Question 8

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Question 8

by anshulagarwal12 » Tue Jul 31, 2012 1:09 am
In metalwork one advantage of adhesive-bonding over spot-welding is that the contact, and hence the
bonding, is effected continuously over a broad surface instead of a series of regularly spaced points with no
bonding in between.
(A) instead of
(B) as opposed to
(C) in contrast with
(D) rather than at
(E) as against being at

No clue how to tackle it. Any advise?

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by eagleeye » Tue Jul 31, 2012 4:54 am
anshulagarwal12 wrote:In metalwork one advantage of adhesive-bonding over spot-welding is that the contact, and hence the
bonding, is effected continuously over a broad surface instead of a series of regularly spaced points with no
bonding in between.
(A) instead of
(B) as opposed to
(C) in contrast with
(D) rather than at
(E) as against being at

No clue how to tackle it. Any advise?
This one tests meaning with prepositional use. In the first part, we are told that:
Bonding is effected over a broad surface. For the second part to make sense, we cannot have welding "over" a series of points. The correct preposition is "at"
a series of points, or "on" a series of points. With this in mind, we can eliminated A,B,C. E is incorrect because as "effected..being at" is incorrect usage of being. This leaves us with D as the correct choice using the preposition "at".

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by sprusty » Tue Jul 31, 2012 7:00 am
I think this is a clear idiomatic usage - rather than. Is there another way to tackle this.

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by [email protected] » Tue Jul 31, 2012 7:52 am
anshulagarwal12 wrote:In metalwork one advantage of adhesive-bonding over spot-welding is that the contact, and hence the bonding, is effected continuously over a broad surface instead of a series of regularly spaced points with no
bonding in between.
(A) instead of
(B) as opposed to
(C) in contrast with
(D) rather than at
(E) as against being at

No clue how to tackle it. Any advise?
We're comparing two things here. We're comparing how the bonding is effected. The original sentence is missing a preposition.

A) ...contact...is effected continuously over a broad surface instead of a series of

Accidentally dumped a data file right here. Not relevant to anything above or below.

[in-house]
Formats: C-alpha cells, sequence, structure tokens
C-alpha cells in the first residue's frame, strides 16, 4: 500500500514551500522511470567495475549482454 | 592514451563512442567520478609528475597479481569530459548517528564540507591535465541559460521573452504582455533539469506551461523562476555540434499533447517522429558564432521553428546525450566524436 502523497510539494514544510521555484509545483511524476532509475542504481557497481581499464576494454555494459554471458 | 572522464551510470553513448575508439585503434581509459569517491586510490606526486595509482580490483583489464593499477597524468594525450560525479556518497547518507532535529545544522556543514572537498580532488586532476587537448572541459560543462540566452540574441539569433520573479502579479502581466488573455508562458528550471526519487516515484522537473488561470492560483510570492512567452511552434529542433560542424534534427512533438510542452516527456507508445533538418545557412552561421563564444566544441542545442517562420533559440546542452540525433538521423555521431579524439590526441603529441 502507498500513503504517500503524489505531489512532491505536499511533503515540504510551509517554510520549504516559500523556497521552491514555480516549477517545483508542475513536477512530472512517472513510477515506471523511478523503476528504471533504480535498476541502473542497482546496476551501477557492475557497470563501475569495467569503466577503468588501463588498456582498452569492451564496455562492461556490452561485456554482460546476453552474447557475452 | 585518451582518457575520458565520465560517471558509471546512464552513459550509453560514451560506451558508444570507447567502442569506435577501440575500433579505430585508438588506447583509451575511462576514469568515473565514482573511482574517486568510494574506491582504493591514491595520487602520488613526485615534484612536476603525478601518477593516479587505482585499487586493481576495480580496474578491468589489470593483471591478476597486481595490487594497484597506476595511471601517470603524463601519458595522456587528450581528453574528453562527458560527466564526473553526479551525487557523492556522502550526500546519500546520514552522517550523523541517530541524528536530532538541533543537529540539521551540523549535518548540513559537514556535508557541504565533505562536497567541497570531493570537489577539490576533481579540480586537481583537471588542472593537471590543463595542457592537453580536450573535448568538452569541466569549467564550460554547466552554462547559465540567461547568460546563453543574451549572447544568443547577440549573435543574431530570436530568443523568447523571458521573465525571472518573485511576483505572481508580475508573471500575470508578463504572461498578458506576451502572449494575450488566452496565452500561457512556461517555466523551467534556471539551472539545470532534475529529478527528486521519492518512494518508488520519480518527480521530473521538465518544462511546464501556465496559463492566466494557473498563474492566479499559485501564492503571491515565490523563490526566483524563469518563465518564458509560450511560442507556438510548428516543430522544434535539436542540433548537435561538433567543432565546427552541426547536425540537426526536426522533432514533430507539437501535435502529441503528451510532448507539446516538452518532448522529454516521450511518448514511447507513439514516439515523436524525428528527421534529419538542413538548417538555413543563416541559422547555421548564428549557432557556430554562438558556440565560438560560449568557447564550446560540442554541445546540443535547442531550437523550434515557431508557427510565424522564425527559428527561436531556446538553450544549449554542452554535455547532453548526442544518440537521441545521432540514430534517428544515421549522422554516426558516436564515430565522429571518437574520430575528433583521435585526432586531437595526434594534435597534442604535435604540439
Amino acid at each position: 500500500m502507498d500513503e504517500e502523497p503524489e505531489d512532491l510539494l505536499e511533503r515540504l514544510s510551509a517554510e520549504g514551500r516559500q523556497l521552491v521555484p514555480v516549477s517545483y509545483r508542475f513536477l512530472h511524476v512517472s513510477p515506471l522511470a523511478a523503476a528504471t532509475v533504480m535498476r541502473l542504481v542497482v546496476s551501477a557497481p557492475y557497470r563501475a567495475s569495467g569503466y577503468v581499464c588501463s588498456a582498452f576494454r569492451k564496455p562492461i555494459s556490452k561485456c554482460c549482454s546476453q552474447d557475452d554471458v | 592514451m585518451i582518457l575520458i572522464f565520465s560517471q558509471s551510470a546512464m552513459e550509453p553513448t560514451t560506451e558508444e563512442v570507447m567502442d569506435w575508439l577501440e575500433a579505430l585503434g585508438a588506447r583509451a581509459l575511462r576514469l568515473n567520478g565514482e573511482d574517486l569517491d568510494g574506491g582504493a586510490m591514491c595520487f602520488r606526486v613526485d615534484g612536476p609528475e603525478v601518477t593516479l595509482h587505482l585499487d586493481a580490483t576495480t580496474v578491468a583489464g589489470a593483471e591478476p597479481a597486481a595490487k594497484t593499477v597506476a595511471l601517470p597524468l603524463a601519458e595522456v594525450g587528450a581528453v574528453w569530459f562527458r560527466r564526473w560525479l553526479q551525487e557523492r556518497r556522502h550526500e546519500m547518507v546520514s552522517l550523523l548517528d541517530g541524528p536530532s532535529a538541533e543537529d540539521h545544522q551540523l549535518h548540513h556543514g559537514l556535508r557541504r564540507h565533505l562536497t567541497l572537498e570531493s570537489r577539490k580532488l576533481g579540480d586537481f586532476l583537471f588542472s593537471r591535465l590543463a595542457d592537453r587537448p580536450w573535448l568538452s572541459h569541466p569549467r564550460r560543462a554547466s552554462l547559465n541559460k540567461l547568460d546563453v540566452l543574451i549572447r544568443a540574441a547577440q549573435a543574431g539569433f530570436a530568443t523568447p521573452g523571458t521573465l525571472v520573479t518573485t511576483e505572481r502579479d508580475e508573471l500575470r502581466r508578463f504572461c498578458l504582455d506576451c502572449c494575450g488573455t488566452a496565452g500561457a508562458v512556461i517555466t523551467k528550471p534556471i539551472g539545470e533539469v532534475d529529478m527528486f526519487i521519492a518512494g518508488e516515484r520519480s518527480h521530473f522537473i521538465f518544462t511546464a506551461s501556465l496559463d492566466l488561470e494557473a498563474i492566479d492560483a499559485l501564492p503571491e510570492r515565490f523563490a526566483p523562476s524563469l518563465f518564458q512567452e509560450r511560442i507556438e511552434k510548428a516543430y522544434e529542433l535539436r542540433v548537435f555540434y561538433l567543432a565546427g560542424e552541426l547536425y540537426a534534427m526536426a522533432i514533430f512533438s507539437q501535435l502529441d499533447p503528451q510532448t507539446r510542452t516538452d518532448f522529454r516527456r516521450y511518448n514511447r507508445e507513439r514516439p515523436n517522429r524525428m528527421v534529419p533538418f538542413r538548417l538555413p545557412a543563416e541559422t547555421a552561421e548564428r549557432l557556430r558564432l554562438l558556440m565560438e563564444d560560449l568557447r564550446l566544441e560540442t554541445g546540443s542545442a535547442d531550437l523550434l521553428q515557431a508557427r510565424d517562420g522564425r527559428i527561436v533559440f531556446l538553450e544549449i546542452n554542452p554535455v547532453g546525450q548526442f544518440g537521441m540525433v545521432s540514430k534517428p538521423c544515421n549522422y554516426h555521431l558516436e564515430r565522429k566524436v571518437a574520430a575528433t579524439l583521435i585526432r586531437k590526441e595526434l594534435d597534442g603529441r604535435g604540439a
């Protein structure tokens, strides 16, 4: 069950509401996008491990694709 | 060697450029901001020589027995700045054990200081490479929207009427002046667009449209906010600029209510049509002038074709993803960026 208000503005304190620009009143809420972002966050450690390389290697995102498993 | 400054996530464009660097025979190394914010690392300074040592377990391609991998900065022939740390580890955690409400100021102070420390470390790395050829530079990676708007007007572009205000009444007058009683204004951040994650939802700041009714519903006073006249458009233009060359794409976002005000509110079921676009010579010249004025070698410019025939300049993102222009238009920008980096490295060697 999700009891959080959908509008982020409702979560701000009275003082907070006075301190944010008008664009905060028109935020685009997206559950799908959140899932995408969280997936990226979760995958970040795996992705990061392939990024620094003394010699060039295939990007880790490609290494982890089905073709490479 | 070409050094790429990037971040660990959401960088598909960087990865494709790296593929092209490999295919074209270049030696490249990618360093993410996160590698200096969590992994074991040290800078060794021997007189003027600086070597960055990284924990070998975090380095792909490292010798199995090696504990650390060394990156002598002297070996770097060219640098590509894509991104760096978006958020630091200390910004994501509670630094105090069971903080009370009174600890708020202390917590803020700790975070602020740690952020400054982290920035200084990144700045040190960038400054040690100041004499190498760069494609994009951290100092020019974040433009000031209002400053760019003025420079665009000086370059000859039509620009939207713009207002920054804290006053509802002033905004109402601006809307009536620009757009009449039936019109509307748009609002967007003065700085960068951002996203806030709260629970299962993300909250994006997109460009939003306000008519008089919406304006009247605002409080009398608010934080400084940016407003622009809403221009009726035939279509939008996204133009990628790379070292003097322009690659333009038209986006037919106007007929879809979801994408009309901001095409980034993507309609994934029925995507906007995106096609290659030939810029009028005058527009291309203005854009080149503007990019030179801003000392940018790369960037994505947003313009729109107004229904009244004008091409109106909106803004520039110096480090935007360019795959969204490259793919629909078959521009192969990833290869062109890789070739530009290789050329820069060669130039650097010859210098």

B) ...contact...is effected continuously over a broad surface as opposed to a series of

C) ...contact...is effected continuously over a broad surface in contrast with a series of

D) ...contact...is effected continuously over a broad surface rather than at a series of

E) ...contact...is effected continuously over a broad surface as against being at a series of
"as against being"? Yikes!

The best answer is D

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by henryjejo » Wed Sep 05, 2012 7:20 pm
Hi Brent, Answer B also has a preposition "to". Why answer D is preferred to Answer B.

Thanks
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by [email protected] » Thu Sep 06, 2012 7:05 am
henryjejo wrote:Hi Brent, Answer B also has a preposition "to". Why answer D is preferred to Answer B.

Thanks
Jerry
In answer choice B, "to" is part of the comparative "as opposed to".
To make B legitimate, we could add "
over
" to get "...contact...is effected continuously over a broad surface as opposed to over a series of ...

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by Dhara Pujara » Sun Jan 10, 2016 7:52 am
Hi Brent..

Had one doubt here.. I always thought 'rather than' suggests a preference and 'instead of' suggests an alternative... Keeping that in mind I choose, A.

Please help..

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Dhara

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by prada » Mon Jun 13, 2016 10:40 am
Dhara Pujara wrote:Hi Brent..

Had one doubt here.. I always thought 'rather than' suggests a preference and 'instead of' suggests an alternative... Keeping that in mind I choose, A.

Please help..

Cheers,
Dhara

I think the main problem with A is that it is missing the word "at". Without it, it changes the meaning slightly. Which Brent highlighted.

over a broad surface as against being at a series of..........sounds better then
over a broad surface instead of a series of